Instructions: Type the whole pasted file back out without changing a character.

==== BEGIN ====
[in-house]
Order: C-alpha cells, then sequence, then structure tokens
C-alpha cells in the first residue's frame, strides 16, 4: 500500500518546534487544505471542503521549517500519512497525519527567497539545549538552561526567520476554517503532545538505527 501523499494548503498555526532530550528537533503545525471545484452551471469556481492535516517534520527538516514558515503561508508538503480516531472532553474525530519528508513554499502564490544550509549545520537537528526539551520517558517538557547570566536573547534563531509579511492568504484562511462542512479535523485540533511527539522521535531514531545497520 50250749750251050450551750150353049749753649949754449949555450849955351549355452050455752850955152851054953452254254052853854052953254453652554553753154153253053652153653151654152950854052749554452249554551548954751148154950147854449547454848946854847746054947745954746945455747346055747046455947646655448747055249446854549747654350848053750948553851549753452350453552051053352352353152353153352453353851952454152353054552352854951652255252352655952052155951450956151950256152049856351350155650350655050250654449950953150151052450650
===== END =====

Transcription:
[in-house]
Order: C-alpha cells, then sequence, then structure tokens
C-alpha cells in the first residue's frame, strides 16, 4: 500500500518546534487544505471542503521549517500519512497525519527567497539545549538552561526567520476554517503532545538505527 501523499494548503498555526532530550528537533503545525471545484452551471469556481492535516517534520527538516514558515503561508508538503480516531472532553474525530519528508513554499502564490544550509549545520537537528526539551520517558517538557547570566536573547534563531509579511492568504484562511462542512479535523485540533511527539522521535531514531545497520 50250749750251050450551750150353049749753649949754449949555450849955351549355452050455752850955152851054953452254254052853854052953254453652554553753154153253053652153653151654152950854052749554452249554551548954751148154950147854449547454848946854847746054947745954746945455747346055747046455947646655448747055249446854549747654350848053750948553851549753452350453552051053352352353152353153352453353851952454152353054552352854951652255252352655952052155951450956151950256152049856351350155650350655050250654449950953150151052450650